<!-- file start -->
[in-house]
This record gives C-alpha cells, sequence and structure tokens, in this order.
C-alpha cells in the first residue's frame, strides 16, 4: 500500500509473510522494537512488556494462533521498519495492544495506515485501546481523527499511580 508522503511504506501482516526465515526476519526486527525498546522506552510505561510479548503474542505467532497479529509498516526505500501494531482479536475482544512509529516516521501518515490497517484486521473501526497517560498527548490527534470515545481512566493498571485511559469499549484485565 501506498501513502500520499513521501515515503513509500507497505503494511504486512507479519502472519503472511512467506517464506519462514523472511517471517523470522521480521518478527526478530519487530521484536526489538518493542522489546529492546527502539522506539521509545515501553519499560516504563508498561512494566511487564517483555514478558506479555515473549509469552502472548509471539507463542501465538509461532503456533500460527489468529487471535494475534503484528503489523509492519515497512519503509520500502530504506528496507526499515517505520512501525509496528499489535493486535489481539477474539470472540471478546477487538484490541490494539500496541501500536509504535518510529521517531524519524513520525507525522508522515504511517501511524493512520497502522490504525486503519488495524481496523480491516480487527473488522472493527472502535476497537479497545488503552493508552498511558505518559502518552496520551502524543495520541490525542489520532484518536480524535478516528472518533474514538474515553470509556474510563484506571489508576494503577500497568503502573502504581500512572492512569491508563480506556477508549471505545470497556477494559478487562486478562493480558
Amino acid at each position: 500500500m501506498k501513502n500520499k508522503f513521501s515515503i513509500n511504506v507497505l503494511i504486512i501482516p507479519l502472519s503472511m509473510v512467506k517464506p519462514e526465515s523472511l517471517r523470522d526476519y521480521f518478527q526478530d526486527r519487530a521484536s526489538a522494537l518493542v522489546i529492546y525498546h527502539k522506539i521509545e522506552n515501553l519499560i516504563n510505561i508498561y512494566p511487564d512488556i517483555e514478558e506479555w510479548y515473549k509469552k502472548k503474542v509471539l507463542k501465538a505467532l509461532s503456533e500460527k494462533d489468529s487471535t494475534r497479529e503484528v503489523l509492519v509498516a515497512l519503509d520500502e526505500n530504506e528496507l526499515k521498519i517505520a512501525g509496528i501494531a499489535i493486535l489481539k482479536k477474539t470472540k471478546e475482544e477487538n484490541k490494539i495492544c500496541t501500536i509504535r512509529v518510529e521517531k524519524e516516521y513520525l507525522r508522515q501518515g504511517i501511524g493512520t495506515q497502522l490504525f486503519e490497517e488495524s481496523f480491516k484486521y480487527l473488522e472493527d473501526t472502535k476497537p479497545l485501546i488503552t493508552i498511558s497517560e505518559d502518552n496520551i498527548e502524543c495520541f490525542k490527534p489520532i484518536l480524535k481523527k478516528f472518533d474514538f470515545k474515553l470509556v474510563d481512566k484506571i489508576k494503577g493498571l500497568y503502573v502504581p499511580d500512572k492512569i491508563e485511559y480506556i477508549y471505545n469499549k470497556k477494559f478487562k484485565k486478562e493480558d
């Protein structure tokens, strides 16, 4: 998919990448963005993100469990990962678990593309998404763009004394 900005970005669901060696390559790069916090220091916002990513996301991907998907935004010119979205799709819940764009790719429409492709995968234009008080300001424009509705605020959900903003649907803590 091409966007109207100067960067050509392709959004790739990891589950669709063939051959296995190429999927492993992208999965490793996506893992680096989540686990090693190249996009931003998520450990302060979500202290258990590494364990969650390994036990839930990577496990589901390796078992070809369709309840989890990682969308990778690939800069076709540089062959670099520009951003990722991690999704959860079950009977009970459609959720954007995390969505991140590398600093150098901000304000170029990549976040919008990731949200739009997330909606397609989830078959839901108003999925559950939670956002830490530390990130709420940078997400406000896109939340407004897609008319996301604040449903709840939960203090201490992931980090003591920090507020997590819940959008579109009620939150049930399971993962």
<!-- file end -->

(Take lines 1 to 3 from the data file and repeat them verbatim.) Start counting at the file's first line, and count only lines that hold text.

[in-house]
This record gives C-alpha cells, sequence and structure tokens, in this order.
C-alpha cells in the first residue's frame, strides 16, 4: 500500500509473510522494537512488556494462533521498519495492544495506515485501546481523527499511580 508522503511504506501482516526465515526476519526486527525498546522506552510505561510479548503474542505467532497479529509498516526505500501494531482479536475482544512509529516516521501518515490497517484486521473501526497517560498527548490527534470515545481512566493498571485511559469499549484485565 501506498501513502500520499513521501515515503513509500507497505503494511504486512507479519502472519503472511512467506517464506519462514523472511517471517523470522521480521518478527526478530519487530521484536526489538518493542522489546529492546527502539522506539521509545515501553519499560516504563508498561512494566511487564517483555514478558506479555515473549509469552502472548509471539507463542501465538509461532503456533500460527489468529487471535494475534503484528503489523509492519515497512519503509520500502530504506528496507526499515517505520512501525509496528499489535493486535489481539477474539470472540471478546477487538484490541490494539500496541501500536509504535518510529521517531524519524513520525507525522508522515504511517501511524493512520497502522490504525486503519488495524481496523480491516480487527473488522472493527472502535476497537479497545488503552493508552498511558505518559502518552496520551502524543495520541490525542489520532484518536480524535478516528472518533474514538474515553470509556474510563484506571489508576494503577500497568503502573502504581500512572492512569491508563480506556477508549471505545470497556477494559478487562486478562493480558